In the first and second part of this series, we profiled a group of cornerbacks who could fit the mold of what the Minnesota Vikings want on defense. While selecting one of those backs could fill a hole in the starting lineup, the Vikings still need depth at the position.
As the Vikings have a majority of their picks in the later rounds, there's a good chance they'll take a flier late on a project or someone who could contribute on special teams. The odds of landing a shutdown corner later aren't great, but there are some names to keep an eye on as the draft winds down.
Lamar Jackson (Nebraska)
Jackson might be one of the most popular prospects in this class because he shares a name with the league's reigning MVP, but he's a solid developmental project that could turn into a player with coaching.
Jackson's biggest strength is his size as he stands at 6'2" and 208 pounds. By just getting in a player's way, he significantly alters routes which makes him a physical corner that Mike Zimmer would appreciate.
While his size and physicality are great, his quickness is a bit of a problem. His 4.56-second 40-yard dash isn't bad, but can be an issue against faster receivers like the ones he'll see at the NFL level. If his tape against the Gophers last October is a thing to come, the Vikings may want to pass, but he has enough to be a solid prospect under Zimmer's guidance.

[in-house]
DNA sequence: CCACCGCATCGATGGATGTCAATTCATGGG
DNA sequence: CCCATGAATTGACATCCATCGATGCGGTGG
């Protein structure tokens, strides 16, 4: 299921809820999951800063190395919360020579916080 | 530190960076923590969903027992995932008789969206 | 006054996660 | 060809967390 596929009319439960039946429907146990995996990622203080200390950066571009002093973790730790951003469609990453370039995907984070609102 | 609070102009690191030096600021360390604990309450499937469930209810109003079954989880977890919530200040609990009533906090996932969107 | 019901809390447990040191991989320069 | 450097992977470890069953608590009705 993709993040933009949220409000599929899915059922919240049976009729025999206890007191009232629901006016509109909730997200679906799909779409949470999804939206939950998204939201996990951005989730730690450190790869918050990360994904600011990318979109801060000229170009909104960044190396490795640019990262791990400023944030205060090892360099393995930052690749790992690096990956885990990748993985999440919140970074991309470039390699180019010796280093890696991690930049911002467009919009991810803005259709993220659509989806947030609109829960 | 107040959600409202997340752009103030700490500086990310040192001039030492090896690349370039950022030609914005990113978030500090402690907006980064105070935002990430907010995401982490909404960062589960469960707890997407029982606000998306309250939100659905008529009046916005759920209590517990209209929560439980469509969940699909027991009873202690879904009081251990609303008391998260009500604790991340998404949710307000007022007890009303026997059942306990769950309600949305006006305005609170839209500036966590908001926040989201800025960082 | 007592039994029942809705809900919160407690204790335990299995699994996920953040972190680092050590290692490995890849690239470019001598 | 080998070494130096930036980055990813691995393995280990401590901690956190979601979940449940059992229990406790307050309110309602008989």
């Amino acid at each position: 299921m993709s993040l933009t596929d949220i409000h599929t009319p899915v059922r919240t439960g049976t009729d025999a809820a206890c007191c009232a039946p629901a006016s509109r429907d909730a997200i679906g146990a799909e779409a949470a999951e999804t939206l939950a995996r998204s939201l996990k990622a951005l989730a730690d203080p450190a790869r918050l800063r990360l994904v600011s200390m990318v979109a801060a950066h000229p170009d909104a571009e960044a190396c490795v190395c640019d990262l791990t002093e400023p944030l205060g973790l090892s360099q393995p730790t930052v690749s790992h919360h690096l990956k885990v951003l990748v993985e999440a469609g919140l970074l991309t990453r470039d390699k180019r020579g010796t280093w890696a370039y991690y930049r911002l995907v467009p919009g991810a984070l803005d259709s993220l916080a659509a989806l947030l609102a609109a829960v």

Darnay Holmes (UCLA)
Stuck in a rough situation at UCLA, Darnay Holmes didn't have the junior season that he would have liked. However, his size and skills may help the Vikings fill the void that was left behind with Mackensie Alexander's departure.
Scouts say one of Holmes' biggest strengths is his fluidity on the field, which makes things look easy at times. As he's able to match quick receivers down the field, he also adds a sense of physicality that would work on today's slot receivers in the NFL.
Holmes' issues are that he's usually an all-or-nothing corner, scouts say. There are times where he shuts opposing receivers down and others where he just gets blown away for wide-open scores. To that, PFF charged Holmes with 14 touchdowns allowed during his three years with the Bruins.
Although his lows are really low, his highs are really good, which could make him worth a flier in the middle rounds.
Josiah Scott (Michigan State)
Focusing on the Vikings' search for a slot corner, Scott figures to be one of the best slot corner prospects in this draft. His size (5'9", 185 pounds) isn't what Zimmer looks for, but his quickness is enough to make up for it.
The one thing that defines Scott is consistency. PFF charted Scott with one catch or fewer allowed in half of his career games and with just nine missed tackles on 108 attempts, he's not going to keep his coaches up at night.
Scott got better with each year in East Lansing and as one of the younger prospects in the class, he has plenty of upside to grow with the position at the NFL level.